Tiny satellites head to Mars for an important test

Tiny satellites head to Mars for an important test

NASA's illustration (March 2018) shows MarCO twin spaceships flying over Mars from Earth against the backdrop of a distant Sun. They will be the first representatives of the technology of small satellites CubeSat, who will visit deep space

A pair of small experimental satellites accompanying the NASA InSight spacecraft are preparing to meet the biggest challenge. Their mission is to transmit information about the passage of the apparatus through the atmosphere of Mars and landing on the surface. The satellites were named WALL-E and EVE in honor of the main characters of the 2008 cartoon. They will pass within a few thousand miles of Mars when the ship tries to make a risky landing.

If the satellites transmit radio signals from InSight to ground controllers at a distance of about 160 million km, then within a few minutes scientists will learn how the landing went. In the meantime, let's look at some facts about the satellites that have demonstrated themselves during the flight.


WALL-E and EVE (in size resemble a portfolio) rolled on the same rocket that launched the InSight mission to Mars in May. CubeSat always become an additional burden to the main mission, because it is too small and inexpensive. The MarCO project, created and managed by NASA's Jet Propulsion Laboratory, will cost $ 18.5 million. Flight Features

NASA controllers held satellites at a distance of 10,000 km from InSight during a 483 million km trip to Mars to prevent any possibility of collisions or overlapping signals. Because of this, they also decided to divide among themselves.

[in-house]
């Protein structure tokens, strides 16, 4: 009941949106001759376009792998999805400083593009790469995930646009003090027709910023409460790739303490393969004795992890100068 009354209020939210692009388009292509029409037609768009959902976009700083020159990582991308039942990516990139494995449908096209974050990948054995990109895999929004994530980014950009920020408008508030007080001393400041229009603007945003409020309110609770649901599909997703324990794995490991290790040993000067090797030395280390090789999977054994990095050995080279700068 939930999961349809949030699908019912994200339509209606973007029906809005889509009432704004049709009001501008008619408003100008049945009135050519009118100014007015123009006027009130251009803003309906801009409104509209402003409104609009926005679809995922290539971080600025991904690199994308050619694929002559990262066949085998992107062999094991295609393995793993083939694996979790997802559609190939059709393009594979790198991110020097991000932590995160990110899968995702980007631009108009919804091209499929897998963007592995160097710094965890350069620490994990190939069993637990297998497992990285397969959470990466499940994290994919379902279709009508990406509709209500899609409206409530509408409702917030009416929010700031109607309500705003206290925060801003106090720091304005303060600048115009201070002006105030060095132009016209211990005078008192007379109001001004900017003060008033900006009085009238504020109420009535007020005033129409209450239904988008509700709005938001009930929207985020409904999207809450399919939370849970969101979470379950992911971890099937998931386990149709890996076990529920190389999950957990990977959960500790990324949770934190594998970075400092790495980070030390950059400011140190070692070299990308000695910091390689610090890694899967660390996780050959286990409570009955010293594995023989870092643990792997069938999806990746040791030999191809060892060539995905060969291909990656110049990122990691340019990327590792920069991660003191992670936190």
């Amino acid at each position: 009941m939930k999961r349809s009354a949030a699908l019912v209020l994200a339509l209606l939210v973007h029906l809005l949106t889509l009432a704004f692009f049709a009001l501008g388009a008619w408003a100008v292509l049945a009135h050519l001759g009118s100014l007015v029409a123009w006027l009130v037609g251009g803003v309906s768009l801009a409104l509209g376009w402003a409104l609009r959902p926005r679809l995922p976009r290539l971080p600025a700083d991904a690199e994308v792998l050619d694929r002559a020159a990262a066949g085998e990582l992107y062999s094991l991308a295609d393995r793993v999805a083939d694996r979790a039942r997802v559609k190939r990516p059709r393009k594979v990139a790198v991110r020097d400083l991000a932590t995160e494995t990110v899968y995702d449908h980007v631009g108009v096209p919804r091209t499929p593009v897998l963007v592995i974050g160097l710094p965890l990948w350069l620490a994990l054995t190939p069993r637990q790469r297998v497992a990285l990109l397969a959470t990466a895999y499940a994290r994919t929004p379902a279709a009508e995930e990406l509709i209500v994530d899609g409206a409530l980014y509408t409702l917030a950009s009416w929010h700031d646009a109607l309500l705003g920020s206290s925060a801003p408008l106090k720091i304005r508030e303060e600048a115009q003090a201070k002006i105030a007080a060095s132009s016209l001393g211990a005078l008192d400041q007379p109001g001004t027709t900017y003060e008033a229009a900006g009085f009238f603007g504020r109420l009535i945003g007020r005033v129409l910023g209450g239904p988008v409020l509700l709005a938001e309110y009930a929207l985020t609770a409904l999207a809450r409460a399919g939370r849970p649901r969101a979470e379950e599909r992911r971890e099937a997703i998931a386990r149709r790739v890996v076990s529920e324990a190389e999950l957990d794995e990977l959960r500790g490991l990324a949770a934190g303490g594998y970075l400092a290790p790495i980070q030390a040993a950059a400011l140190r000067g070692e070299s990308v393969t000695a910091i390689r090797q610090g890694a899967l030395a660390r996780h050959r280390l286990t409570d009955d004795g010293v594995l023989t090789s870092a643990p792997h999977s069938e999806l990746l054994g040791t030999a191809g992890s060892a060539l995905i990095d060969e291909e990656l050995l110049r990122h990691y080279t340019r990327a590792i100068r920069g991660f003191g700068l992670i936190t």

Who was a good boy?

It is worth noting that EVE behaved better than WALL-E during the flight to the Red Planet. Each satellite has the same type of cold gas engine that is used in fire extinguishers to spray foam. It turned out that WALL-E was faced with a technical problem that could be fixed immediately after the ascent.

Tiny satellites head to Mars for an important test

In a NASA photo from March 2018, engineer Joel Steinkraus uses light to test solar cells on one of the MarCO space satellites at the Jet Propulsion Laboratory (Pasadena, California)

Trial Run

In June, WALL-E and EVE conducted a series of radio-relay tests using signals from a large antenna near Palo Alto (California). The test added to scientists that CubeSat can handle the signaling from InSight on the day of landing. Last month, a pair of satellites sent a photo of Mars from a distance of 13 million km.

Waiting period

We'll have to wait 8 minutes and 7 seconds to receive a radio signal from Mars to Earth (one way). It will take less than a minute to receive a signal from InSight with the assistance of mini-satellites. That is, NASA will be able to learn about the fate of the landing vehicle almost in real time. Future goal

NASA seeks to explore new worlds, so it will be extremely convenient to organize posts on the planets for further launches and landings. A spacecraft in Mars orbit serves as a liaison when the agency sends a landing module. If small satellites prove functionality in deep space, they can be sent to asteroids and dwarf planets. Moreover, this technology will provide more speed in the creation and will save.

After Mars

We do not know for sure whether the satellites will cope with the task. However, they will approach Mars and remain in an elliptical orbit around the sun. Engineers expect that WALL-E and EVE will continue to work for a couple of weeks until the fuel runs out.

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